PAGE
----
Stimulus Package Essay
November 30, 2009
Obama Stimulus Program
On December 1, 2008, the National Bureau of Economic Research announced that the United States officially entered a recession. Many factors contributed to the formation of the recession; the subprime mortgage crisis where lenders were making loans to borrowers who could not afford the home they purchased, a rise in unemployment, a downturn in economic growth, and the bad financial states of financial institutions such as AIG and Fannie Mae. To combat this problem, former President George Bush created a stimulus package that did not live up to its full expectations. Inaugurated on January 20, 2009, President Barack Obama came into presidency while the economy was in a bad recession. To help bring the United States out of the recession, President Obama created the American Recovery and Reinvestment Act of 2009. The act was than passed by the 111th United States Congress on February 13, 2009. Stated on recovery.org, the official website for the recovery act,
“The American Recovery and Reinvestment Act had three immediate goals which were create new jobs as well as existing ones, spur economic activity and invest in long-term economic growth, and foster unprecedented levels of accountability and transparency in government spending” (The Act).
The act plans to achieve these goals by providing $288 billion in tax cuts and benefits in which $237 billion of that is for individuals. These tax cuts for individuals are shown in “payroll tax cuts, increase in alternative minimum tax, expansion in childcare tax credit, expanded college tax credit and etc.” (Willoughby). The remaining $51 billion tax cuts are for companies. For example, tax credits for renewable energy production. The act also increases federal funds for education and health care by $224 billion. The rest of the money is allocated to different organizations and groups such as $83 billion in aid to low income workers, $81 billion to infrastructure investment, $61 billion to energy investments, $13 billion to housing investments, $9 billion to scientific research, and the remaining $18 billion to other groups. Another main aspect of the bill is that recipients of recovery money have to report quarterly on the amount of money spent and the status of the project that they are involved with so that the public can track where the $787 billion Recovery funds are going and how they are being spent.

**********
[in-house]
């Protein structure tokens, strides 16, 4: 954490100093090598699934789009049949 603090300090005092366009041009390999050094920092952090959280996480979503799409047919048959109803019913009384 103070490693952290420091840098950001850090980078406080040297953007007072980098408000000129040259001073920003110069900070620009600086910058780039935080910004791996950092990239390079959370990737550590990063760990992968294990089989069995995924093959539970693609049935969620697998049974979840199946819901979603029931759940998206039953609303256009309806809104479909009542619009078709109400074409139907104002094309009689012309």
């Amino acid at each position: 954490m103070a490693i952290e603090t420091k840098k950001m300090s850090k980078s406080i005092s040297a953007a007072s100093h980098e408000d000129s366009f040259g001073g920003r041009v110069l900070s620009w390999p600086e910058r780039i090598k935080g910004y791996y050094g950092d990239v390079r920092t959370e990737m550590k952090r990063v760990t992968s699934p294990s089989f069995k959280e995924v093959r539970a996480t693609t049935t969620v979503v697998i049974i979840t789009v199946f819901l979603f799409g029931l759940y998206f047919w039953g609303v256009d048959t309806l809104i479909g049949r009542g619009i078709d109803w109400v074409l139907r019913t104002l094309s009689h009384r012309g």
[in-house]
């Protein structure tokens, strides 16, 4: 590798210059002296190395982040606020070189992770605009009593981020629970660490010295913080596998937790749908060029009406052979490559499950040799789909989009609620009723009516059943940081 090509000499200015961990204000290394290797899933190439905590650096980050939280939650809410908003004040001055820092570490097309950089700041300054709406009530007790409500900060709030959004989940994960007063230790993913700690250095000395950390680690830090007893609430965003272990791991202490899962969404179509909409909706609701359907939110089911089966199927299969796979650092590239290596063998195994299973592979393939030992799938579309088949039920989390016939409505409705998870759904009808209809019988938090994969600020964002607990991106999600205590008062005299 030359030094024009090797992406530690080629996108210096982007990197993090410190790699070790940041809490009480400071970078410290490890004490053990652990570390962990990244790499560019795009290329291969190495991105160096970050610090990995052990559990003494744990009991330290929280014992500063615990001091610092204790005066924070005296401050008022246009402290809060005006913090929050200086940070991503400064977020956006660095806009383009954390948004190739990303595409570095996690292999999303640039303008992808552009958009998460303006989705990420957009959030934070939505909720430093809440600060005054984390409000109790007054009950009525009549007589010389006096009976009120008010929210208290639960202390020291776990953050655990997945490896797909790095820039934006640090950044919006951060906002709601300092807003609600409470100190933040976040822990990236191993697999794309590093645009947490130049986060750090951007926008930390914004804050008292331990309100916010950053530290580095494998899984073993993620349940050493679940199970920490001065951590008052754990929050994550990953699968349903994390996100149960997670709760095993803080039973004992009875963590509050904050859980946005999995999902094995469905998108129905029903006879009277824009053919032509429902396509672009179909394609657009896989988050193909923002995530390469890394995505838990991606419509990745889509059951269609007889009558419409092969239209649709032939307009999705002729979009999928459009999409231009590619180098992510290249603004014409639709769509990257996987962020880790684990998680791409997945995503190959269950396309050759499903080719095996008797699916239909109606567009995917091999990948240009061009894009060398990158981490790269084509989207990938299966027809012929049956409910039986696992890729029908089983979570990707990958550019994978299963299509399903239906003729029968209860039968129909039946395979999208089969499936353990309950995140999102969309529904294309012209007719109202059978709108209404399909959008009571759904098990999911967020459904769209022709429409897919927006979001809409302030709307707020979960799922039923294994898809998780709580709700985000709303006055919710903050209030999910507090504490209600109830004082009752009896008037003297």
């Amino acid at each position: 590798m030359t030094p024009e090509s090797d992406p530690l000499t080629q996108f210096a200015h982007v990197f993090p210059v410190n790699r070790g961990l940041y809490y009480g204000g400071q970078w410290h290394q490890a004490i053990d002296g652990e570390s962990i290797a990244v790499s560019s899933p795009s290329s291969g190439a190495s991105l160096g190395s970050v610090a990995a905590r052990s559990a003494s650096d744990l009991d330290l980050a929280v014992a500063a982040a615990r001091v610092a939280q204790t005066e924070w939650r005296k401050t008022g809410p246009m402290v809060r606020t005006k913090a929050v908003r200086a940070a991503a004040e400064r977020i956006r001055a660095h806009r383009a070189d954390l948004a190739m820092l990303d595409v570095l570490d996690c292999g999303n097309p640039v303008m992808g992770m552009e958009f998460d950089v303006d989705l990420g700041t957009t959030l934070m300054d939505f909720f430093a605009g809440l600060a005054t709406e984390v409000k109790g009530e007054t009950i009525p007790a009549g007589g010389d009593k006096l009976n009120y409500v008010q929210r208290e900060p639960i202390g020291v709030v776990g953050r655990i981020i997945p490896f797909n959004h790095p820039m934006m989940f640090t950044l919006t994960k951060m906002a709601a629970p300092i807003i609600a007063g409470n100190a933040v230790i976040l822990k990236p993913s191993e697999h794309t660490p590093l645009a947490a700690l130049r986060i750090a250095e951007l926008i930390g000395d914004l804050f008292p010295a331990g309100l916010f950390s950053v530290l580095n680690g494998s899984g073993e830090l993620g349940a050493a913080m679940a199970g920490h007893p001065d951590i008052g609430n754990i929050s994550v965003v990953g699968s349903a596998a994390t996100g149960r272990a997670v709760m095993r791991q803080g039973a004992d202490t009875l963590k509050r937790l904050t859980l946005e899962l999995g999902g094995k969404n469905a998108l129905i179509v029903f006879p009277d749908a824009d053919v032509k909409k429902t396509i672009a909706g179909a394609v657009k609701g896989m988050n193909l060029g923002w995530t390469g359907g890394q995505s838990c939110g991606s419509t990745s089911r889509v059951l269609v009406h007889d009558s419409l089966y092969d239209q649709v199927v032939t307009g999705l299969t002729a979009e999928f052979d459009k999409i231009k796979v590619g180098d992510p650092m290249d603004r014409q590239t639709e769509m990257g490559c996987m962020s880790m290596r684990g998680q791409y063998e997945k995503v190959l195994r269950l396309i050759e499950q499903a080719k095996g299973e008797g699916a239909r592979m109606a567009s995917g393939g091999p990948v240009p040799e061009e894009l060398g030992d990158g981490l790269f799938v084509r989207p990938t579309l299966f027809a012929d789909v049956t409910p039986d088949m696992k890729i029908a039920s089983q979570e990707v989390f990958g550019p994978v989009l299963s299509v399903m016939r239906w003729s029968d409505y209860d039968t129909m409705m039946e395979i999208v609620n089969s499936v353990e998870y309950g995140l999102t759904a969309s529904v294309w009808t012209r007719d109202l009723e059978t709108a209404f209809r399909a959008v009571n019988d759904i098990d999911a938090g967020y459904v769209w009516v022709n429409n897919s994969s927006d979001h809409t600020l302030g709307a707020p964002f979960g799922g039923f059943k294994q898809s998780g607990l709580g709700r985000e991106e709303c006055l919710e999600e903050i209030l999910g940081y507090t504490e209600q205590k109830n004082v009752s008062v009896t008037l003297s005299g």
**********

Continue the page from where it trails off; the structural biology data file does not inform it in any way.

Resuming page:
While there are many critics of President Obama’s stimulus package, there are also many Keynesian economists that believe it will work. In fact, President Obama’s stimulus package directly relates to Keynesian economics. The reason why the stimulus package and Keynesian economics are directly related is because the basis of Keynesian economics is that when an economy is in a recession, the government intervenes with fiscal policies. Keynesians believe that this will work because increased tax cuts and government spending will increase total demand therefore, increasing total output and employment. Similarly the Obama stimulus package offers $288 billion in tax cuts and $503 billion in government spending. Keynesian economists also believe that an initial increase in spending (either by the government or individuals who received the tax cuts) will increase income for new individuals who will spend their new money, which will increase income for other individuals. Eventually this results in a total increase in GDP, which is greater than the original government spending or reduction of taxes. In Keynesian theory Real GDP equals consumption + investments + government spending + net exports. An increase in one of the four categories will cause an increase in the rest of the categories, which is known as the multiplier effect. When all these categories increase, real GDP will increase. Similarly, Obama’s stimulus plan increases government spending, which will…